Los Angeles Unified Says Schools Will Be 'Safe Zones' for Undocumented Students
In the wake of Donald Trump's election as president, the Los Angeles school district has reaffirmed its commitment that its schools will be "safe zones" for students who are undocumented.
A school board resolution passed Tuesday directs school staff not to allow federal immigration agents onto school grounds, unless those agents have prior permission from the district superintendent or the school district's lawyers, according to the Los Angeles Times.
This week's resolution essentially affirms one the board passed in February that makes the district a "safe zone."
In the February resolution, district workers were directed to treat all students equitably, not inquire about their immigration status or the status of their families, and immediately contact the district office if a federal immigration official sought to access a school site.
The Los Angeles Times reported that in the wake of the election, school board members also agreed to pen a joint letter to President-elect Trump, "affirming the American ideals that are celebrated in Los Angeles."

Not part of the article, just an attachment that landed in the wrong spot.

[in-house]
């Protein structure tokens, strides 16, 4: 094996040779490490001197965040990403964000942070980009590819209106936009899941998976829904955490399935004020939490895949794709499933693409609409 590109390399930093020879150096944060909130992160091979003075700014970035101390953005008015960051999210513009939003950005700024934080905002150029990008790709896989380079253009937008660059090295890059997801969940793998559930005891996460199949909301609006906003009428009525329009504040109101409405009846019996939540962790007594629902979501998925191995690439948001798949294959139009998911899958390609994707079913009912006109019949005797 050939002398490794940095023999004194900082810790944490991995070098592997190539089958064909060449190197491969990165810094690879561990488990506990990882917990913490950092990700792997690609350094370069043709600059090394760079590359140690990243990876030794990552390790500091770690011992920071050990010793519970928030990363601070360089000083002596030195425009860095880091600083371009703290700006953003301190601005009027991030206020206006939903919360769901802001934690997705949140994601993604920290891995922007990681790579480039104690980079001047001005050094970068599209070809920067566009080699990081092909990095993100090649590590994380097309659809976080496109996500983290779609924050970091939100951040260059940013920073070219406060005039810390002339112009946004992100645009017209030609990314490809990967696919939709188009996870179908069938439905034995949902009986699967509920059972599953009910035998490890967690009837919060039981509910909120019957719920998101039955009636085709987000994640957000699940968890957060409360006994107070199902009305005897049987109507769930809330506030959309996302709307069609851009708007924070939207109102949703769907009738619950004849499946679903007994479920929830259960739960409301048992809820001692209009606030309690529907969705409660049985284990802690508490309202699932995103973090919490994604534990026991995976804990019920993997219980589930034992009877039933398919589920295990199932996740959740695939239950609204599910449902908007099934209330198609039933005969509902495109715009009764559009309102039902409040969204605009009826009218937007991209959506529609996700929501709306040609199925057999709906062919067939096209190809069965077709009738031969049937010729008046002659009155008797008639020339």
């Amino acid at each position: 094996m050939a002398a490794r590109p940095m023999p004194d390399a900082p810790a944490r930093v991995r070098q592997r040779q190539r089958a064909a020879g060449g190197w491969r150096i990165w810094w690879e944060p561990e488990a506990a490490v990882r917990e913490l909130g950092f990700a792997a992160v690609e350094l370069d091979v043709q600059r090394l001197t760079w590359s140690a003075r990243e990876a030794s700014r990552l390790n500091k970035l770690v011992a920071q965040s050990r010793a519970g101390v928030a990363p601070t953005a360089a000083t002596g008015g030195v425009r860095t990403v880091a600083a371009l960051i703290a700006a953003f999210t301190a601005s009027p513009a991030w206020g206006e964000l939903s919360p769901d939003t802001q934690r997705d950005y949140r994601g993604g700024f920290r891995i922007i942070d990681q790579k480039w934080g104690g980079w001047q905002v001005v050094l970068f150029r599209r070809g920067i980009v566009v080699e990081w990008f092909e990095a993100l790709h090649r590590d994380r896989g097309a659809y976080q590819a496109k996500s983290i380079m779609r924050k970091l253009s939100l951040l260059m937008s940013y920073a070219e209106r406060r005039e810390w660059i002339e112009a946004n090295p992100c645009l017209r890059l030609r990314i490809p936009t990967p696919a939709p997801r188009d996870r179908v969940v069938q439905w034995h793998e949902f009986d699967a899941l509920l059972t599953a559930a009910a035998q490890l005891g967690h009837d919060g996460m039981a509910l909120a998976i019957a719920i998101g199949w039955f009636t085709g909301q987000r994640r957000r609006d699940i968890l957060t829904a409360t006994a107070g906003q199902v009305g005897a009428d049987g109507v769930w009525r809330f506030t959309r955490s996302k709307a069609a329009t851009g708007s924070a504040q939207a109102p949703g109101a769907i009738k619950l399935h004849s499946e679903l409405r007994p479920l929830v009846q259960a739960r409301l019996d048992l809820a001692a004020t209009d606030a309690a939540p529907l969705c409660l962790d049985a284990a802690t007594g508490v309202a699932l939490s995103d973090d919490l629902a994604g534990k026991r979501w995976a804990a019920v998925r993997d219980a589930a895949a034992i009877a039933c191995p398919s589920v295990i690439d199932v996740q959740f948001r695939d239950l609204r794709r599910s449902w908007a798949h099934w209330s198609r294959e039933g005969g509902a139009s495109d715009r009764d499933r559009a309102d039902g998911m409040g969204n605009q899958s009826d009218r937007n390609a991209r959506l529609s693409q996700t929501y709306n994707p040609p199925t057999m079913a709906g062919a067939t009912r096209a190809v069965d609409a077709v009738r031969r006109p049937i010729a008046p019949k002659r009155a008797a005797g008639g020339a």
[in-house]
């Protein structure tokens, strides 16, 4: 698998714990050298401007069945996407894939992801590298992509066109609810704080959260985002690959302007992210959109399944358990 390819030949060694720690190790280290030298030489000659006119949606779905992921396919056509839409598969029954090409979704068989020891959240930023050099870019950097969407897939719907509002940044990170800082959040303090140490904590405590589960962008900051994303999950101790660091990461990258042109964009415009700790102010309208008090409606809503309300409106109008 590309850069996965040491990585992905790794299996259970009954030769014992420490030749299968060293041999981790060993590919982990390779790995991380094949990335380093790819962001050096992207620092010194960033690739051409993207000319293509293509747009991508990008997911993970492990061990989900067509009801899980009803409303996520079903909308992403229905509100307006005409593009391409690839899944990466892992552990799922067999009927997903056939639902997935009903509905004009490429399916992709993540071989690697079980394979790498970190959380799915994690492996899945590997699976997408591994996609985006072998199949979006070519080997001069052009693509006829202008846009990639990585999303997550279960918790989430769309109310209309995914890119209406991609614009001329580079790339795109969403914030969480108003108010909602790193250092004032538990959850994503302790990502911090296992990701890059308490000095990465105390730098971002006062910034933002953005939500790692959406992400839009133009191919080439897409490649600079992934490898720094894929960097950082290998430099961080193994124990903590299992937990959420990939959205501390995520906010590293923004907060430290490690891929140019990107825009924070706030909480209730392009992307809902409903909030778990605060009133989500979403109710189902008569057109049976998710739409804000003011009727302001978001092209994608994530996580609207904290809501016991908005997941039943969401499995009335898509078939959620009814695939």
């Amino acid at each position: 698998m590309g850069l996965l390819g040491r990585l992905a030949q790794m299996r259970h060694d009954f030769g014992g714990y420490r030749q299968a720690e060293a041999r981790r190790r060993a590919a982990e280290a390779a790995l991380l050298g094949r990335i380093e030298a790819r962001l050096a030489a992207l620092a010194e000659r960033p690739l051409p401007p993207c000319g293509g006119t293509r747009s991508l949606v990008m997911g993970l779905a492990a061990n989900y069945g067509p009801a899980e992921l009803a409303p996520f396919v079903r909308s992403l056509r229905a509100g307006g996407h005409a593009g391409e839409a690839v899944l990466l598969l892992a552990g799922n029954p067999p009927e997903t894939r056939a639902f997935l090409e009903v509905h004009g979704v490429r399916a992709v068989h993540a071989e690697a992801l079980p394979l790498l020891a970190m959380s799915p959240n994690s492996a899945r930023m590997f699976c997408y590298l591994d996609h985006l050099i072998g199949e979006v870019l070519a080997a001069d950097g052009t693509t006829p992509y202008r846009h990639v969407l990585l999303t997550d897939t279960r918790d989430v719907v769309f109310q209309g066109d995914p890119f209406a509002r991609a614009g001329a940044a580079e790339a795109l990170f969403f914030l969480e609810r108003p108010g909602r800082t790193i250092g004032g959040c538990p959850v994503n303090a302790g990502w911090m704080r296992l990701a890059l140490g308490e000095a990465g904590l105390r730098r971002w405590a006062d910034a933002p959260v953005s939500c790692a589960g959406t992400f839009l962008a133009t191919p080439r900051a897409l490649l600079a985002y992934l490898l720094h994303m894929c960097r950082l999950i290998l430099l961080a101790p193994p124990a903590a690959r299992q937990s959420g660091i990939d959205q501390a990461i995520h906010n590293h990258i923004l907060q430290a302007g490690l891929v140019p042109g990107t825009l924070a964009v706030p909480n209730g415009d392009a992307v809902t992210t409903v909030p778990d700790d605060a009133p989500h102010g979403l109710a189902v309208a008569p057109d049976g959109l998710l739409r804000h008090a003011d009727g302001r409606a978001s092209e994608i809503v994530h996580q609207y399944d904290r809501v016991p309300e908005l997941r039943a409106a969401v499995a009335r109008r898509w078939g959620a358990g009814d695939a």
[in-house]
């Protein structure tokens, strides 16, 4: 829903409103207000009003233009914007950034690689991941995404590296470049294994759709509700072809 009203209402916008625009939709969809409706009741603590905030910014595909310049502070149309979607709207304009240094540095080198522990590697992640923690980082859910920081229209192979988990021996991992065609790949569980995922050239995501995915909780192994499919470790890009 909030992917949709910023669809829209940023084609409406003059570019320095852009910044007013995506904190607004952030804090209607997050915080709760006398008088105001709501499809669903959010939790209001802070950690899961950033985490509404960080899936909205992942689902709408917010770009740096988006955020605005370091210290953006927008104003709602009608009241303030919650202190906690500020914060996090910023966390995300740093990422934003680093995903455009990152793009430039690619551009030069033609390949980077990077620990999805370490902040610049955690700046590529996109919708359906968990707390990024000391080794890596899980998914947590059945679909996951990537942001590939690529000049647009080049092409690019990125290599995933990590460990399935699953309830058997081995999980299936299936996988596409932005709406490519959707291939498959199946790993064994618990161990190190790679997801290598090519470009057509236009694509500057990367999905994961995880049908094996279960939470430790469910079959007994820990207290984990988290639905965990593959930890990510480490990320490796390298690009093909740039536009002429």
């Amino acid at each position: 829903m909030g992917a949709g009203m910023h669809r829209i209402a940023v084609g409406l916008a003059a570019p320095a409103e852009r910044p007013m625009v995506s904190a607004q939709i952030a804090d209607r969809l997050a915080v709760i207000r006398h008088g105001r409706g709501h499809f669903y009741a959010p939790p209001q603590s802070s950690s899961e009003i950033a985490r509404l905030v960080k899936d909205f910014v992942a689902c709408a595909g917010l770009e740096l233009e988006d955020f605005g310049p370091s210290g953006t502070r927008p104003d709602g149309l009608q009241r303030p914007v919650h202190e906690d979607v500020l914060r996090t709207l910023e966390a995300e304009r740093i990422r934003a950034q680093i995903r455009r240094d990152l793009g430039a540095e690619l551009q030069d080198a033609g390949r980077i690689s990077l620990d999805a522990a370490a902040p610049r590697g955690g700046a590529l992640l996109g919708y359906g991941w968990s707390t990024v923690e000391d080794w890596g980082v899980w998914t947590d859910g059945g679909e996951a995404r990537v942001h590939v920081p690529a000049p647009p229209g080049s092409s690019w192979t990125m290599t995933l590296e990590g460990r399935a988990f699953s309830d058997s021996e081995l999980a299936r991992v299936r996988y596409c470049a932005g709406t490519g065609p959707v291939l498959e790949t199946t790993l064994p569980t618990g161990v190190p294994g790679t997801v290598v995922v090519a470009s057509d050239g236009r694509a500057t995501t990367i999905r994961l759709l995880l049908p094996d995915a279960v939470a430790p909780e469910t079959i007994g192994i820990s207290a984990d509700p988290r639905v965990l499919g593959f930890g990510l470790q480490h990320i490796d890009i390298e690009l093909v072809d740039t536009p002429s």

Trump campaigned on a plan to build a wall along the U.S.-Mexican border to curb illegal immigration. He said in an interview with 60 Minutes on Sunday that he will begin to incarcerate and deport between 2 and 3 million undocumented immigrants with criminal records. (Experts have disagreed on whether there are 3 million undocumented immigrants with criminal records.) He also plans to end an Obama administration policy that allows undocumented immigrants who entered the country as children to avoid deportation and obtain work permits.
Since the election, teachers across the country have reported that some of their immigrant students were fearful that they or members of their families would be deported.
Mayors of Chicago, New York City, and San Francisco have promised to fight federal efforts under a Trump administration.
The Los Angeles police chief Charlie Beck also has said that his police department did not plan to help federal officials in a Trump administration with deporting illegal immigrants.
Those cities are all "sanctuary cities," a loosely defined term that generally means that the cities do not cooperate with the U.S. Immigration and Customs Enforcement, according to the Associated Press. Trump pledged during the campaign that he would deny those cities federal funds if they continued that practice.